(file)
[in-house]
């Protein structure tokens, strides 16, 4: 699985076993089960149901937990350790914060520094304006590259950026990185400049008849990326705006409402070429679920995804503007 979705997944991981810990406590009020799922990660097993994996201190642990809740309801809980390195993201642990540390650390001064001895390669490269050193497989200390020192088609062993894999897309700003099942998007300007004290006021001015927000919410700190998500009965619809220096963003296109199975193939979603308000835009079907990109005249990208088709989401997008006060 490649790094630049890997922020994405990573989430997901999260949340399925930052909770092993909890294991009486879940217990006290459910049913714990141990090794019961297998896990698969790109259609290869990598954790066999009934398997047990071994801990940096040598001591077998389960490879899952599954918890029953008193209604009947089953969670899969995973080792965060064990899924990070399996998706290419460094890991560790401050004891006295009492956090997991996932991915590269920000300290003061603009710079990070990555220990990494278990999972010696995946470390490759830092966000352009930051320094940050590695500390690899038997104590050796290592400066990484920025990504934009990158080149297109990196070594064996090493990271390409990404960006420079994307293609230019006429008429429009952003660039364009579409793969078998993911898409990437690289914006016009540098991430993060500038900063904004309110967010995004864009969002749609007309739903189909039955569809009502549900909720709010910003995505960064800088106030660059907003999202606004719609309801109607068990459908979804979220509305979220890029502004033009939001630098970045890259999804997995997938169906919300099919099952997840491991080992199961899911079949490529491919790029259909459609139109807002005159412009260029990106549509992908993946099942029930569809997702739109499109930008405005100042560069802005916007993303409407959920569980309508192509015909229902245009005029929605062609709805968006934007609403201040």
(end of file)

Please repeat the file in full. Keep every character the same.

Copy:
[in-house]
């Protein structure tokens, strides 16, 4: 699985076993089960149901937990350790914060520094304006590259950026990185400049008849990326705006409402070429679920995804503007 979705997944991981810990406590009020799922990660097993994996201190642990809740309801809980390195993201642990540390650390001064001895390669490269050193497989200390020192088609062993894999897309700003099942998007300007004290006021001015927000919410700190998500009965619809220096963003296109199975193939979603308000835009079907990109005249990208088709989401997008006060 490649790094630049890997922020994405990573989430997901999260949340399925930052909770092993909890294991009486879940217990006290459910049913714990141990090794019961297998896990698969790109259609290869990598954790066999009934398997047990071994801990940096040598001591077998389960490879899952599954918890029953008193209604009947089953969670899969995973080792965060064990899924990070399996998706290419460094890991560790401050004891006295009492956090997991996932991915590269920000300290003061603009710079990070990555220990990494278990999972010696995946470390490759830092966000352009930051320094940050590695500390690899038997104590050796290592400066990484920025990504934009990158080149297109990196070594064996090493990271390409990404960006420079994307293609230019006429008429429009952003660039364009579409793969078998993911898409990437690289914006016009540098991430993060500038900063904004309110967010995004864009969002749609007309739903189909039955569809009502549900909720709010910003995505960064800088106030660059907003999202606004719609309801109607068990459908979804979220509305979220890029502004033009939001630098970045890259999804997995997938169906919300099919099952997840491991080992199961899911079949490529491919790029259909459609139109807002005159412009260029990106549509992908993946099942029930569809997702739109499109930008405005100042560069802005916007993303409407959920569980309508192509015909229902245009005029929605062609709805968006934007609403201040």